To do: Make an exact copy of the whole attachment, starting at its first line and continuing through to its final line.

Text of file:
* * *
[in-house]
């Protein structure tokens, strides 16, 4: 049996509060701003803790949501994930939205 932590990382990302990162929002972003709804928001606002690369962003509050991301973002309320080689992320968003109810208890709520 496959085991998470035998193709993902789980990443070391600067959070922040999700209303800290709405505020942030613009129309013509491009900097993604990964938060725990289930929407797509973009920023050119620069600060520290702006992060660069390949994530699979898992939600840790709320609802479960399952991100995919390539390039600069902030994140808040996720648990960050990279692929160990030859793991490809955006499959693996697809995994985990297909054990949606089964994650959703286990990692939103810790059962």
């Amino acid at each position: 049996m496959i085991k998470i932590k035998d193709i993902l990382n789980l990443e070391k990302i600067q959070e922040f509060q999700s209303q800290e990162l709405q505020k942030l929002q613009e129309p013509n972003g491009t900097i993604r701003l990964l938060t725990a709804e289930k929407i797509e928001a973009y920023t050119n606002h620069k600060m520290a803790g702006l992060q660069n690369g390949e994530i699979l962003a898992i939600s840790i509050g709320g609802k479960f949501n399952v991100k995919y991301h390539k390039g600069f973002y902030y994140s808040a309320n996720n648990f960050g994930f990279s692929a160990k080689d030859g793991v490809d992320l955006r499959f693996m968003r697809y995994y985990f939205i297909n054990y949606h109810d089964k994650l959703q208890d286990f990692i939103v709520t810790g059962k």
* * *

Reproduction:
[in-house]
């Protein structure tokens, strides 16, 4: 049996509060701003803790949501994930939205 932590990382990302990162929002972003709804928001606002690369962003509050991301973002309320080689992320968003109810208890709520 496959085991998470035998193709993902789980990443070391600067959070922040999700209303800290709405505020942030613009129309013509491009900097993604990964938060725990289930929407797509973009920023050119620069600060520290702006992060660069390949994530699979898992939600840790709320609802479960399952991100995919390539390039600069902030994140808040996720648990960050990279692929160990030859793991490809955006499959693996697809995994985990297909054990949606089964994650959703286990990692939103810790059962």
């Amino acid at each position: 049996m496959i085991k998470i932590k035998d193709i993902l990382n789980l990443e070391k990302i600067q959070e922040f509060q999700s209303q800290e990162l709405q505020k942030l929002q613009e129309p013509n972003g491009t900097i993604r701003l990964l938060t725990a709804e289930k929407i797509e928001a973009y920023t050119n606002h620069k600060m520290a803790g702006l992060q660069n690369g390949e994530i699979l962003a898992i939600s840790i509050g709320g609802k479960f949501n399952v991100k995919y991301h390539k390039g600069f973002y902030y994140s808040a309320n996720n648990f960050g994930f990279s692929a160990k080689d030859g793991v490809d992320l955006r499959f693996m968003r697809y995994y985990f939205i297909n054990y949606h109810d089964k994650l959703q208890d286990f990692i939103v709520t810790g059962k």